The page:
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Hoda Kotb: Maternity Leave Has Taught Me to Be a Better Parent

Kotb with daughters Haley & Hope

Award-winning journalist Hoda Kotb wears a lot of hats, but none as important to her lately as the role of mom.  In April, Kotb adopted her second daughter, Hope Catherine, and has since been on maternity leave from her job as co-anchor of TODAY. We recently spoke to Kotb as she was reflecting on what the last few months have taught her about parenting, children, and herself.

1. Q: What’s been the most surprising thing you’ve learned about yourself and your parenting while you’ve been on maternity leave?

HODA: I don’t think I’ve ever really hit the pause button before. For however many years I’ve worked, which is most of my life, I don’t think I’ve ever really just paused. And now, after living for 55 years, the most important time in my life is this minute, like right now, that’s it. Imagine that, you’re 55 and you’re discovering the most important part of you, and I think the most important part of me is the part that was meant to be a mom.

And, so taking time — and not just a little bit of time, but really taking time, has meant the world to me. And having that time has taught me how to be a better parent. Spending every waking hour with two kids, you think you always have to be doing something. But maternity leave has taught me you don’t actually have to do anything. The best days are the ones where we’re just playing make-believe, where we don’t even have real toys. You don’t need stuff. You don’t need to go somewhere. You don’t need all the things you thought you needed in order to be a good parent and to teach your children. You just need to have time and a good imagination.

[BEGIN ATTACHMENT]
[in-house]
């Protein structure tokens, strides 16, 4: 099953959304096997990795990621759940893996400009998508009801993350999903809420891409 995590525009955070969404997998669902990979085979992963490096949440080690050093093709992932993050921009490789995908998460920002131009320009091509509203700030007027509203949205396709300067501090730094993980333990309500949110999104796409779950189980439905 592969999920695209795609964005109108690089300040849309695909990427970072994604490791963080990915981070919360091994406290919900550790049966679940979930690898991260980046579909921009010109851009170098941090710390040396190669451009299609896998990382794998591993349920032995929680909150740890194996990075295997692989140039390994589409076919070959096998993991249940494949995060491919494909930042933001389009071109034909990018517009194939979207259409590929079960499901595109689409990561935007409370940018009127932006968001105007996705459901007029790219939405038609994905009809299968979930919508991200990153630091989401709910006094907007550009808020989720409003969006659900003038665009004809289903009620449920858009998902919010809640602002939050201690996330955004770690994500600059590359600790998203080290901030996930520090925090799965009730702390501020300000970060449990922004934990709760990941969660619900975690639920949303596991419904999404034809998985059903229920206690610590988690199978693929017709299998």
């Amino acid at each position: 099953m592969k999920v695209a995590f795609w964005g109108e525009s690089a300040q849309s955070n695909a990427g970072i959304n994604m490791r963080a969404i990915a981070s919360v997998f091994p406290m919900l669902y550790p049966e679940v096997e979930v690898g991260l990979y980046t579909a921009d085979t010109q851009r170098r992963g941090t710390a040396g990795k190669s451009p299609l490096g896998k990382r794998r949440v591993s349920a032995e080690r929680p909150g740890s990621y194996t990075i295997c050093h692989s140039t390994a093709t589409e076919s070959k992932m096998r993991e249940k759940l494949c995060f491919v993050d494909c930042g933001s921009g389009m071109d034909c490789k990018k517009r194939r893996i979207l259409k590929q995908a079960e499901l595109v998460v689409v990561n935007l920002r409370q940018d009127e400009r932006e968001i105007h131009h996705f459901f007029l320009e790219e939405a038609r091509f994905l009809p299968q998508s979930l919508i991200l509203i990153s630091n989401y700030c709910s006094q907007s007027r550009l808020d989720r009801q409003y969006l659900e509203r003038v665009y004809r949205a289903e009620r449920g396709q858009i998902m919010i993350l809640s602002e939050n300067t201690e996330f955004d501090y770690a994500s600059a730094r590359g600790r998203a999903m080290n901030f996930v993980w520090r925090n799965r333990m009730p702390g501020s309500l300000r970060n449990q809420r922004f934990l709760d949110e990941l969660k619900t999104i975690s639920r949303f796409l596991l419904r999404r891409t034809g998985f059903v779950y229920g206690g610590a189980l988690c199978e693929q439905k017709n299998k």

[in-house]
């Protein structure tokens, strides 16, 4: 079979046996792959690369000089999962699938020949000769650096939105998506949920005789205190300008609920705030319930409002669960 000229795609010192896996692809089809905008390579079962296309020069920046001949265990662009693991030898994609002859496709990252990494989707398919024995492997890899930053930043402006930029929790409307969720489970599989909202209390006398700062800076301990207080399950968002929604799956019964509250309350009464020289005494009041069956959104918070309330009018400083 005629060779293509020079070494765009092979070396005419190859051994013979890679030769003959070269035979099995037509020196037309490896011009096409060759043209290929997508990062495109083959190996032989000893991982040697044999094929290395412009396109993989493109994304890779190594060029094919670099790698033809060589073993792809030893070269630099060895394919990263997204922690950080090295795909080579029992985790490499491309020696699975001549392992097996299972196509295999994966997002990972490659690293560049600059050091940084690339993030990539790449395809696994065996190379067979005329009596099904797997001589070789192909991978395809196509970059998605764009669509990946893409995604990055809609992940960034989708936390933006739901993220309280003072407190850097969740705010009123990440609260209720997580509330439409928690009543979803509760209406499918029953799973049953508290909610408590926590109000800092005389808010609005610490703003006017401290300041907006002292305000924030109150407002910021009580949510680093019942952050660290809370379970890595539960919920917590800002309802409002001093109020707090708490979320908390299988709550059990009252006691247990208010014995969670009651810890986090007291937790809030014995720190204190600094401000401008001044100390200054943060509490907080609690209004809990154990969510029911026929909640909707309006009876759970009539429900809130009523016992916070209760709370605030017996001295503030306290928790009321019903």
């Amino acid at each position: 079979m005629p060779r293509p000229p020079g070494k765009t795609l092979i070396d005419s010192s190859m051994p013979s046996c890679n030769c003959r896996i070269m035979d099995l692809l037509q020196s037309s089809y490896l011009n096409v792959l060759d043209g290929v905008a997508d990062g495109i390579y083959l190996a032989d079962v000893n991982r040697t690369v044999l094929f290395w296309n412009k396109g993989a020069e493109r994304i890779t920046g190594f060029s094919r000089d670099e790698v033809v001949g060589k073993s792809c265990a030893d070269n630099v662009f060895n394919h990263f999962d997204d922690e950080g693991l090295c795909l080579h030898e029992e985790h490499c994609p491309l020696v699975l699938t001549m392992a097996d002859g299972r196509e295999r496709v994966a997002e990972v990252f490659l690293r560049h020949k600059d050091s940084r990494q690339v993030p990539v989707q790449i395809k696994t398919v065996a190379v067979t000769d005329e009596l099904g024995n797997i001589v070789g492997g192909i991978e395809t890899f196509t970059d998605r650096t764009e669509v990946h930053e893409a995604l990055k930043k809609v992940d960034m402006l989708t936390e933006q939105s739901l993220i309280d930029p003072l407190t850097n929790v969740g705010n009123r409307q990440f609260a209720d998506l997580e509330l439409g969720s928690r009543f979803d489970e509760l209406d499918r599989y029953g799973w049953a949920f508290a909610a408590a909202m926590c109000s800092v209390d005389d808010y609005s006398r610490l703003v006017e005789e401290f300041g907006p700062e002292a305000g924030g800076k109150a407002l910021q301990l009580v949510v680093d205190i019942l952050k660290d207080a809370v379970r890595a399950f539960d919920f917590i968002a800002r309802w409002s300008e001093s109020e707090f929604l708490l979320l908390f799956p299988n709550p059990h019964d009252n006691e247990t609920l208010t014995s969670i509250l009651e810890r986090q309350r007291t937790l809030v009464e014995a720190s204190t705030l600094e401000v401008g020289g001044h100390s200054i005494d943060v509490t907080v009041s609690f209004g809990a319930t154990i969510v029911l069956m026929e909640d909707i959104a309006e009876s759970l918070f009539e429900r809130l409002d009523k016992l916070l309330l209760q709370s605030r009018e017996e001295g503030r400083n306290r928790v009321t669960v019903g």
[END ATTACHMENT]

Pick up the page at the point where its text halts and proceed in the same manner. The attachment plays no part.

2. Q: As co-anchor of TODAY, you have one of the most demanding jobs in television news. What was the transition into maternity leave like for you?

HODA: It was weird. It was really weird. I would wake up minutes before my alarm at 3:45AM. That was my routine and I would do the exact same thing every single day, and I knew that I was needed for a bunch of stuff at work all day, including shoots and my radio show, and I didn’t know who I would be without that. Because if someone were to ask me, ‘who are you?’ before my children, I would have said I’m a journalist, I work in television, that’s how I would have defined myself. Now, for the first time in my life, I define myself as a mom and I think it took me more than probably two months to get out of my head.

The good thing about having two kids is that it’s all consuming. And slowly, I just started shutting it all down — realizing that I can only protect this small corner of my life. And I decided to live in that corner and not race to see what happened in the news today as soon as the kids went to sleep. I just decided not to do it. I think whatever you consume or take in becomes who you are, so if you’re constantly taking that stuff in and you’re around your kids all the time, you can’t be the purest form of who you need to be. Part of the reason I decided I wasn’t going to ingest it all is because I wanted to wake up happy and I wanted to go to sleep happy.

3. Q: Here at The Sunday Paper we hear from a lot of women who say they feel guilty about taking time from work to welcome a newborn. What would you say to someone who is feeling uneasy about taking that time away?